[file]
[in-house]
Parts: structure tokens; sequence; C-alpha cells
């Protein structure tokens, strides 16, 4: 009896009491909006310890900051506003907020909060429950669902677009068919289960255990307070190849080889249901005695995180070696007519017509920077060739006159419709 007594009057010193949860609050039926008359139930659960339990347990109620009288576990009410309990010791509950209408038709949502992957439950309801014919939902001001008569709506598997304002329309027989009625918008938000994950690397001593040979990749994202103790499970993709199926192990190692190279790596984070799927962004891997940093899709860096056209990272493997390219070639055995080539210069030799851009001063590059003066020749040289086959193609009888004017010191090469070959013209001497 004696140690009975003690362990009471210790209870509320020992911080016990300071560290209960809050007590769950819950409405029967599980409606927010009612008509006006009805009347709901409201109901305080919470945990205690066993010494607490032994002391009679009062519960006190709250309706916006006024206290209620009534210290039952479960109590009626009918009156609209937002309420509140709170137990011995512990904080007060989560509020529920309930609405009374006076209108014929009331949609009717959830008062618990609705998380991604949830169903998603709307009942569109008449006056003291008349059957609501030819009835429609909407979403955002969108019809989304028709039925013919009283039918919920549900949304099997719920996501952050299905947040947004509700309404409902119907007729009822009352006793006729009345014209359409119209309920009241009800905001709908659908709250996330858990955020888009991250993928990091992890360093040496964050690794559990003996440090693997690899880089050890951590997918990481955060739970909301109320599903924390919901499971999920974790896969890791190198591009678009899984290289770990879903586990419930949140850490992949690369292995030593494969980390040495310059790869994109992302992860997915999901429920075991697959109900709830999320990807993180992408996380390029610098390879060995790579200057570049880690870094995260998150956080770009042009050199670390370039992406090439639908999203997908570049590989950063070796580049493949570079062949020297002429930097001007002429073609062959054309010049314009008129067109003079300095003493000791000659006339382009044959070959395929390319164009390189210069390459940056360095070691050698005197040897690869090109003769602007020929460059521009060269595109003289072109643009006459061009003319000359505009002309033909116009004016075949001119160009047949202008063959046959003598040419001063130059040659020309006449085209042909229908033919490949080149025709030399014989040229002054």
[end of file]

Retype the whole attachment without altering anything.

[in-house]
Parts: structure tokens; sequence; C-alpha cells
């Protein structure tokens, strides 16, 4: 009896009491909006310890900051506003907020909060429950669902677009068919289960255990307070190849080889249901005695995180070696007519017509920077060739006159419709 007594009057010193949860609050039926008359139930659960339990347990109620009288576990009410309990010791509950209408038709949502992957439950309801014919939902001001008569709506598997304002329309027989009625918008938000994950690397001593040979990749994202103790499970993709199926192990190692190279790596984070799927962004891997940093899709860096056209990272493997390219070639055995080539210069030799851009001063590059003066020749040289086959193609009888004017010191090469070959013209001497 004696140690009975003690362990009471210790209870509320020992911080016990300071560290209960809050007590769950819950409405029967599980409606927010009612008509006006009805009347709901409201109901305080919470945990205690066993010494607490032994002391009679009062519960006190709250309706916006006024206290209620009534210290039952479960109590009626009918009156609209937002309420509140709170137990011995512990904080007060989560509020529920309930609405009374006076209108014929009331949609009717959830008062618990609705998380991604949830169903998603709307009942569109008449006056003291008349059957609501030819009835429609909407979403955002969108019809989304028709039925013919009283039918919920549900949304099997719920996501952050299905947040947004509700309404409902119907007729009822009352006793006729009345014209359409119209309920009241009800905001709908659908709250996330858990955020888009991250993928990091992890360093040496964050690794559990003996440090693997690899880089050890951590997918990481955060739970909301109320599903924390919901499971999920974790896969890791190198591009678009899984290289770990879903586990419930949140850490992949690369292995030593494969980390040495310059790869994109992302992860997915999901429920075991697959109900709830999320990807993180992408996380390029610098390879060995790579200057570049880690870094995260998150956080770009042009050199670390370039992406090439639908999203997908570049590989950063070796580049493949570079062949020297002429930097001007002429073609062959054309010049314009008129067109003079300095003493000791000659006339382009044959070959395929390319164009390189210069390459940056360095070691050698005197040897690869090109003769602007020929460059521009060269595109003289072109643009006459061009003319000359505009002309033909116009004016075949001119160009047949202008063959046959003598040419001063130059040659020309006449085209042909229908033919490949080149025709030399014989040229002054």